But can we stop and talk about this Ezra situation for a moment? If we think about Peridea as a Star Wars version of a desert island to which Thrawn and Ezra have been marooned, then how did these foes end up in the position they are in, relative to each other? Ezra is essentially living right under Thrawn’s nose, out in the open grassy wasteland, where he has presumably existed for over a decade. On this same “desert island” live an undetermined number of Nightsister witches, who can clearly feel the Force and “smell” a Jedi. Does Ezra have some serious Force-shielding abilities, or do Thrawn and the Nightsisters have very little ability (or incentive) to sniff him out. Either way, the convenient close proximity of Ezra to Thrawn feels very lazy to me, and I hope the show’s writing explains this a bit better.
Now about Sabine. Let’s look at this from Ezra’s point-of-view. In exercising his Purrgil plan over a decade ago (which Sabine amusingly observed to not be a good plan), Ezra sacrificed himself, banishing himself in the process, to save the fledgling Rebellion from what would have been certain doom. Fast forward to the present, and Sabine has just made a “deal with the devil” with Baylan, opening the door for Thrawn’s return (and undoing Ezra’s entire sacrifice) to see him again. Oh boy – wait ‘till Ezra finds out (spoiler alert – Sabine hasn’t told him yet).
How will Ezra feel about this? Will he be A) furious that she threw his sacrifice away, B) honored by the magnitude of what she gave up just to see him, or C) creeped out by the magnitude of what she gave up just to see him? Between this decision and her previous history of (unknowingly) assisting the Empire in creating a Mandalorian Beskar-killing weapon, Sabine’s track record of making good decisions is quite poor.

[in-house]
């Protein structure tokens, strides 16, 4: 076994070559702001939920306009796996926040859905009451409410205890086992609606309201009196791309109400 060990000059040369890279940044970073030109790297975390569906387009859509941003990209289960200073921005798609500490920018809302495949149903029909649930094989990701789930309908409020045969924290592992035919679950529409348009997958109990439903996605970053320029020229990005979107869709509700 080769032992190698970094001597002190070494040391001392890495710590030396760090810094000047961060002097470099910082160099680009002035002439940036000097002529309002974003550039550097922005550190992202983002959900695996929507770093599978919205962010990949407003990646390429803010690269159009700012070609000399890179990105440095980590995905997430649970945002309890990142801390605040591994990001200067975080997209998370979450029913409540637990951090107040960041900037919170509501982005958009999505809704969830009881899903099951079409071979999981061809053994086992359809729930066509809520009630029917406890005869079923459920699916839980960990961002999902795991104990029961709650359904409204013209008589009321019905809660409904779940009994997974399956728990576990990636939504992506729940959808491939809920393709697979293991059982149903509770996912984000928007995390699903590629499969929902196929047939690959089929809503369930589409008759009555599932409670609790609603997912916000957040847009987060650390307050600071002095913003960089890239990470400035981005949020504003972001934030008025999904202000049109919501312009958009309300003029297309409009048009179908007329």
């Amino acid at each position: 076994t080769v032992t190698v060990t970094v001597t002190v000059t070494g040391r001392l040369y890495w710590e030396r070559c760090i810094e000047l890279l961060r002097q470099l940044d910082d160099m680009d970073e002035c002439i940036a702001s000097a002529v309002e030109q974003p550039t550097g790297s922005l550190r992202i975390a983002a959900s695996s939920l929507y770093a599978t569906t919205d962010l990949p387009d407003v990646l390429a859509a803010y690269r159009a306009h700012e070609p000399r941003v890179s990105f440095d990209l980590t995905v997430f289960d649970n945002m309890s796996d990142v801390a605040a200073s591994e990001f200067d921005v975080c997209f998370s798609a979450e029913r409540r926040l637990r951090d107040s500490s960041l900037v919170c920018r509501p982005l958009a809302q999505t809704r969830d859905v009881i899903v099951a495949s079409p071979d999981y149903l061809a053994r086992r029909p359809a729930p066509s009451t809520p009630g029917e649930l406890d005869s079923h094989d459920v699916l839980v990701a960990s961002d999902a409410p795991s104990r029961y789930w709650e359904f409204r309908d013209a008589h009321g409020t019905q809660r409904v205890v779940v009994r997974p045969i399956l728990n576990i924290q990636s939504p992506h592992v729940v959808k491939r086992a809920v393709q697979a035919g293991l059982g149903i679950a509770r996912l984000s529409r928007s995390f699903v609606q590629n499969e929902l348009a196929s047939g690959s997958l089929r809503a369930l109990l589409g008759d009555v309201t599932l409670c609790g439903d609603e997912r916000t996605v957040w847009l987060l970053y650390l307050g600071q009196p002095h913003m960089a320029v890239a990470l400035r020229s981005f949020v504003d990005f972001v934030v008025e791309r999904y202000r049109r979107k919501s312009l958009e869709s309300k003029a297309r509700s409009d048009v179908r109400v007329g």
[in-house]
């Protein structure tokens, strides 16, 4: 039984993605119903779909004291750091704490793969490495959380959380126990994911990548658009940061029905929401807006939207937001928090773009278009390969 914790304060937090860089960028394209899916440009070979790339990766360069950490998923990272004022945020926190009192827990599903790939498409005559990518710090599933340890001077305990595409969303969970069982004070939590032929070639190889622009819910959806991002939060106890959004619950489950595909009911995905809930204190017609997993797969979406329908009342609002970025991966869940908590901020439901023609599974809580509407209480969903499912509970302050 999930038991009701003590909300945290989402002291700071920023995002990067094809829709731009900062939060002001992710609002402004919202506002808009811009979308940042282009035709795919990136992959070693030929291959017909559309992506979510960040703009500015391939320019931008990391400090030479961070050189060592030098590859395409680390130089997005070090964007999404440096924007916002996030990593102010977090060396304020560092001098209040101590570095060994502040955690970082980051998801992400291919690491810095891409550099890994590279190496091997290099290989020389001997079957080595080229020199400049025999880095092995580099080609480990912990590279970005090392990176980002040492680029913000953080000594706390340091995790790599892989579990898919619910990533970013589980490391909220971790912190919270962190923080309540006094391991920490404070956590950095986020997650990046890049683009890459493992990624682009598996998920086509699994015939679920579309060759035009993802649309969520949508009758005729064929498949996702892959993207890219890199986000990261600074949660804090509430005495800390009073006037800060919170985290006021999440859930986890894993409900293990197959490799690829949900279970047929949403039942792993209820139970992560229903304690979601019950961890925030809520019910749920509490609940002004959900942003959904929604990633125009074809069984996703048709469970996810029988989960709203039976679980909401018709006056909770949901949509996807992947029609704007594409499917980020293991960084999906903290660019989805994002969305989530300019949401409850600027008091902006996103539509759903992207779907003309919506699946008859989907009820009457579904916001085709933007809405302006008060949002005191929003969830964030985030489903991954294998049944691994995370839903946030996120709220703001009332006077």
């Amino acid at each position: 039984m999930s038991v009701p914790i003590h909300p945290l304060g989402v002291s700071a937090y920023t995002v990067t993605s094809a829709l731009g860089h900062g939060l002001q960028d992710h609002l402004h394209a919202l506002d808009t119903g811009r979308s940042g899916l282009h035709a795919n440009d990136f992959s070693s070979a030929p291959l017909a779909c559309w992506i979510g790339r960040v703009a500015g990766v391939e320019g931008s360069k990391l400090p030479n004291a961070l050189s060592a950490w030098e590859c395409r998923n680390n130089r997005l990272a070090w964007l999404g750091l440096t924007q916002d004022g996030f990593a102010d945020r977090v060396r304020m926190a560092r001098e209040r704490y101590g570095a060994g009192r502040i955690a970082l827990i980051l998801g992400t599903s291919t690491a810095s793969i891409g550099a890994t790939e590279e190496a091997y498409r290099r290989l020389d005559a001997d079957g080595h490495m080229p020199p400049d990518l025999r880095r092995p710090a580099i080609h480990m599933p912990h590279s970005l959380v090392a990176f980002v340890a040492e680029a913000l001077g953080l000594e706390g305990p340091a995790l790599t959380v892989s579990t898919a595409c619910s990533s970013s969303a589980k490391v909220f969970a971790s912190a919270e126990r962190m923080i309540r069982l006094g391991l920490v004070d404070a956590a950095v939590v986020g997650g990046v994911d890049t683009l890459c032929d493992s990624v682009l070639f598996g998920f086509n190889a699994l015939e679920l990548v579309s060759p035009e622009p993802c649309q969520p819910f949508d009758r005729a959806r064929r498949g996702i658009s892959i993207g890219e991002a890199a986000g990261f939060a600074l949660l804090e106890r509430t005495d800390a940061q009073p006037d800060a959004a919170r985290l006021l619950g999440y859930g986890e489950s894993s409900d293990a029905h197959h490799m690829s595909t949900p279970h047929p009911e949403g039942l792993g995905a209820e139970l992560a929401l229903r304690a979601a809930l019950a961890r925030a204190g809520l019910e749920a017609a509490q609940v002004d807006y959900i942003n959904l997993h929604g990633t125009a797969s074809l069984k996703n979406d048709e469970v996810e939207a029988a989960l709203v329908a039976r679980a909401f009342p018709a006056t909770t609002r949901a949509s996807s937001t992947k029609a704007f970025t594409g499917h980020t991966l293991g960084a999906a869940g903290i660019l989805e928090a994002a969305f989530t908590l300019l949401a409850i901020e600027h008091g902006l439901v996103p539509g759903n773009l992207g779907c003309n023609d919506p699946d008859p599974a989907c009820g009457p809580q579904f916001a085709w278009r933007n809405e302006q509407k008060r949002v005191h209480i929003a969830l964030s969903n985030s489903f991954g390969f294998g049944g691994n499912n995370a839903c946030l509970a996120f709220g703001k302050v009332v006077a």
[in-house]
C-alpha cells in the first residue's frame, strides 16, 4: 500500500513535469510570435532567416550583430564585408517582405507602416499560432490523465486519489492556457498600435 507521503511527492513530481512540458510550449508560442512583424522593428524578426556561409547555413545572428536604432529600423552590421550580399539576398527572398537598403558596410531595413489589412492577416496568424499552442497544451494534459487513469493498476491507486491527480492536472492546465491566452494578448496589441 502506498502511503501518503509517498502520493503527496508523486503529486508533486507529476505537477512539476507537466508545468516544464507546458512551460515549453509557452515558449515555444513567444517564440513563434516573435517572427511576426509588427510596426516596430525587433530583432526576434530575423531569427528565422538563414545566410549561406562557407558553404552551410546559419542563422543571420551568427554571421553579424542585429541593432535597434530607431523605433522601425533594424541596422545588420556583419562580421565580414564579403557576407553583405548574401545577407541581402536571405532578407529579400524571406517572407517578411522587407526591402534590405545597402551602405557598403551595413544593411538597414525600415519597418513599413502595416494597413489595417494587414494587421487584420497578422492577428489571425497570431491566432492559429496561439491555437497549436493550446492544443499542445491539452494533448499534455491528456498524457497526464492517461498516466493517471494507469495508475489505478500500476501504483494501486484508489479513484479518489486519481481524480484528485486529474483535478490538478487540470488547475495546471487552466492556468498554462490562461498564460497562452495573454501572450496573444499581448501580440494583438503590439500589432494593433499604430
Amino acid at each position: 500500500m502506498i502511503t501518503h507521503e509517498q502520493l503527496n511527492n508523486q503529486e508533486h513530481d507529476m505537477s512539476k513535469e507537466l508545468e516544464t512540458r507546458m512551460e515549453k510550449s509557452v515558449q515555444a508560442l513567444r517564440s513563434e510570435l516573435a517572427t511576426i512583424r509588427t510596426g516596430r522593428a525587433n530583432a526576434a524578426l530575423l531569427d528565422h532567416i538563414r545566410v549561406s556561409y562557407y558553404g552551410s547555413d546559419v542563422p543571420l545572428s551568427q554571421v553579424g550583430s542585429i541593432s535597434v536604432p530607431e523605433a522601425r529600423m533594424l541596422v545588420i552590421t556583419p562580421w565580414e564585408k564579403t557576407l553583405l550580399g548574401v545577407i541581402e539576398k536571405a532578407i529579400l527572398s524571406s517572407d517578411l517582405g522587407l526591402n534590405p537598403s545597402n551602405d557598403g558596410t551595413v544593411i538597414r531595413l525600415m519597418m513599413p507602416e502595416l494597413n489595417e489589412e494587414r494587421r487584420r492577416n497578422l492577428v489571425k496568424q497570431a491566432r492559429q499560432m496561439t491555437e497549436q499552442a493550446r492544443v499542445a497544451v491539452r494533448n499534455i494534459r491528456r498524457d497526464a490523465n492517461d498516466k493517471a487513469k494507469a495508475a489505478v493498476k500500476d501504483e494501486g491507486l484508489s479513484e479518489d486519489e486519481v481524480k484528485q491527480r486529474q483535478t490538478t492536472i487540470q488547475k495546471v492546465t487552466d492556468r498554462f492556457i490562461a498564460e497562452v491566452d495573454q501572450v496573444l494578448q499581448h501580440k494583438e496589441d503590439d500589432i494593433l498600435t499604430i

The final scene in the episode begins with some news. The Great Mothers feel a “loose thread” (a common theme they also use elsewhere in the episode), advising Thrawn that a Jedi is making their way to Peridea, riding the “travelers” (Purrgil). Thrawn admits this is “unwelcome news”, immediately concluding that the Jedi must be Ahsoka. In a riveting scolding of Morgan, Thrawn acknowledges her ineptitude and questions the loyalty of Baylan. He then orders Morgan to dig up any information he can on Ahsoka and prepare to destroy any incoming Purrgil “without prejudice.” This is a chill-inducing moment. Thrawn is completely expressionless while speaking, and that is precisely what makes him so terrifying in this scene. Following his exchange with Morgan, Thrawn closes the episode by making an appeal to the Great Mothers for further assistance with their “dark majick.”
By the end of this episode, Thrawn has quickly established himself (or re-established himself, for those familiar with his work in Rebels and non-canon Star Wars books) as a master of strategy. He combines his military leadership skills with an unnerving wit and steely coolness, making him one of the most dangerous foes in the Star Wars Galaxy.
As for Baylan – Thrawn’s observations have put several chinks in his armor, with Thrawn himself declaring to Morgan that Baylan should be considered “flawed” due to his Jedi origin. If Baylan doesn’t play his hand very carefully, he could find himself on the bad side of Thrawn’s ruthlessness.
There will be a great amount of tasty conflict going down in next week’s episode – both external and internal. Let’s get it on!
We are 75% through Ahsoka, with quite a bit to resolve. How do you feel about where the show is, with only two episodes to go? Chime in, either with a comment here or on social:
The remaining episodes will air Tuesdays on Disney+. Keep following here for a continued discussion of the remainder of the series.